Best study shows masks effective
Hmmm. The logical contortions of the anti-vaxxer-anti-masker crowd would be worthy of a “little moron” joke if the consequences weren’t so serious, to wit:
Eric Brown (Aug. 25) sneers at “experts” thus: “an endless parade of MDs … ‘the experts’. They’ve been wrong at literally every turn.” OK, if this is true, why does he get his panties all in a twist thinking that, because he didn’t get vaccinated, he might receive lower priority for the services of these very same “MD experts that are wrong at every turn?”
Gov. DeSantis is attempting to cut off state funding for school districts that require masks. As Dr. Jim Hughes explained in his Aug. 14 letter, the Danish study only showed that masks give the wearer little protection. Many studies show masking greatly reduces transmission of Covid from infected individuals. Thus, masking works, but only if everyone is masked. By denying the ability of school districts to require masks, DeSantis denies the benefits of masking to all students.
So what? On Monday, Aug. 23, Alvina Chu, epidemiologist with the Florida Department of Health, announced that pediatric cases in children ages 5 to 14 make up roughly 20% of all new COVID-19 cases in Orange County, Fla., making them the age group contributing the most new infections in the area.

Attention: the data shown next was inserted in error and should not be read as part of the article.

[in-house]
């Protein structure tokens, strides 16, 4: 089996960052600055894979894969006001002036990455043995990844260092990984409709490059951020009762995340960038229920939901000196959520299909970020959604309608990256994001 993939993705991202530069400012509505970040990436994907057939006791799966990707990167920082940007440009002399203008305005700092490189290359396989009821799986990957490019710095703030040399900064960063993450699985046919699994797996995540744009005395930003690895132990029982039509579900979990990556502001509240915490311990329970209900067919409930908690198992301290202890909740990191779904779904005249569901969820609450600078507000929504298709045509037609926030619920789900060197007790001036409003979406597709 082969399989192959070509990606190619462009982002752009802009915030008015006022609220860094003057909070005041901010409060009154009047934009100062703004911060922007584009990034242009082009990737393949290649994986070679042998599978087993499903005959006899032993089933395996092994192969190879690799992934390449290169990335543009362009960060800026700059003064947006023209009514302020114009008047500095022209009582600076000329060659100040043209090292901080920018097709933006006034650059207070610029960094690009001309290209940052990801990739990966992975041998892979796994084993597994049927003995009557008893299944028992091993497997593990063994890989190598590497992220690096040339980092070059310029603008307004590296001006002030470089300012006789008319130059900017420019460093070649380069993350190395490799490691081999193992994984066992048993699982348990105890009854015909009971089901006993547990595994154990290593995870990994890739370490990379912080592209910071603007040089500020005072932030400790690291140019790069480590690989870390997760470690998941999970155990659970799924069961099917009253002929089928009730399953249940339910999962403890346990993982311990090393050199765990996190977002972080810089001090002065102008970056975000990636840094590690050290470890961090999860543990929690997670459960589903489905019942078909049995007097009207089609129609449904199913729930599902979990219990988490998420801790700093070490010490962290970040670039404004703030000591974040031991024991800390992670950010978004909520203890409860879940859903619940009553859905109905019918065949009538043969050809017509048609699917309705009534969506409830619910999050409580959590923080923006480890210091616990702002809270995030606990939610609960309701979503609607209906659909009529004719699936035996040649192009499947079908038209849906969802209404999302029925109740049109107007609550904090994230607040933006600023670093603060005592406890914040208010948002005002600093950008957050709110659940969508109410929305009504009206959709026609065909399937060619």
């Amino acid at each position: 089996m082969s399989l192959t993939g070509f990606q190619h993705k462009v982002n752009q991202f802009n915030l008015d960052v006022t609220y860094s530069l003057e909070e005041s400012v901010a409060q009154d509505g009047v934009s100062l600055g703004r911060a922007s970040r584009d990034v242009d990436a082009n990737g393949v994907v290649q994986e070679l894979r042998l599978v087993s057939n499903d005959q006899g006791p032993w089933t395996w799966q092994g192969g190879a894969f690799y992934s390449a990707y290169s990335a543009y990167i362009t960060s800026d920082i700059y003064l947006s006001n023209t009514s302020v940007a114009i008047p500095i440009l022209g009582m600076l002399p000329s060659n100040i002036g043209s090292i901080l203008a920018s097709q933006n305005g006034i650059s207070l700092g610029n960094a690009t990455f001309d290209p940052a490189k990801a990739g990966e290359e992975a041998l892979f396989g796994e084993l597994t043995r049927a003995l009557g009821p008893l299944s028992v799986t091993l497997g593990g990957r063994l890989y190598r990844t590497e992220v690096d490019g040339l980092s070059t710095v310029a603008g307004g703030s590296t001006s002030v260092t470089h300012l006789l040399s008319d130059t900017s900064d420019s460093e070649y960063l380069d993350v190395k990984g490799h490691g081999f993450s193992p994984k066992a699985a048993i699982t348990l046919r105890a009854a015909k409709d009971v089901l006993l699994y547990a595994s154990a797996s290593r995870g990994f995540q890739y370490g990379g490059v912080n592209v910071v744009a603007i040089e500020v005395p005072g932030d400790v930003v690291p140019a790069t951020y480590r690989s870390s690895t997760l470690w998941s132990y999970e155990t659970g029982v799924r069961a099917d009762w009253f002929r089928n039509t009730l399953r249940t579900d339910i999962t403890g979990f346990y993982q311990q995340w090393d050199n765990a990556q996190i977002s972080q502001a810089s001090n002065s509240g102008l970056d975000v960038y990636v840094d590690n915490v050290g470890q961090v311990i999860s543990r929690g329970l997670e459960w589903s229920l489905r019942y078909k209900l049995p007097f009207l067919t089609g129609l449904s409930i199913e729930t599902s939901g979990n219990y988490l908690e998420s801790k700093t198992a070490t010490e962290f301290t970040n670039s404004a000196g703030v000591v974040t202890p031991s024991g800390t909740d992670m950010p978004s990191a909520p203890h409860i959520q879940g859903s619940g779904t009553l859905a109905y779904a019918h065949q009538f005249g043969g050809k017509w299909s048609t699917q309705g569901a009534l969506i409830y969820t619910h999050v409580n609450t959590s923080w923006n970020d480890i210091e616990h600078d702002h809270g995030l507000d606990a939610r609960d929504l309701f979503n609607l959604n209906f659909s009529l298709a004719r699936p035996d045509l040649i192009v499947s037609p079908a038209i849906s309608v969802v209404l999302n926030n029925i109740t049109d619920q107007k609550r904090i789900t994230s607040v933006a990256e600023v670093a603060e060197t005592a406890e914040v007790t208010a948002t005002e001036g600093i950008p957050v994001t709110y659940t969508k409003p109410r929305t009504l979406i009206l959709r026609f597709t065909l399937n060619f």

Now, the rules of scientific investigation are the same for bats, ducks and people, and I’ve taught statistics and experimental design for 30-plus years. By accepted standards, the Danish study was not impressive — poorly designed with small sample size. The best study (Science vol. 372, pp. 1439–1443, 2021) involved an eight-member international team covering the needed range of expertise in biology and aerosol physics — how many fluid droplets are expelled, their size range, the fraction containing virus particles, the fraction stopped by the mask, how many reach another person, how many are stopped by their mask, how many virus particles are required to start an infection, etc. Their analysis is impressively complete and based on measured data and sound math.
Their conclusion: “We find that most environments and contacts are under conditions of low virus abundance (virus-limited), where surgical masks are effective at preventing virus spread. More advanced masks and other protective equipment are required in potentially virus-rich indoor environments, including medical centers and hospitals. Masks are particularly effective in combination with other preventive measures like ventilation and distancing.”
— George Bakken, Terre Haute
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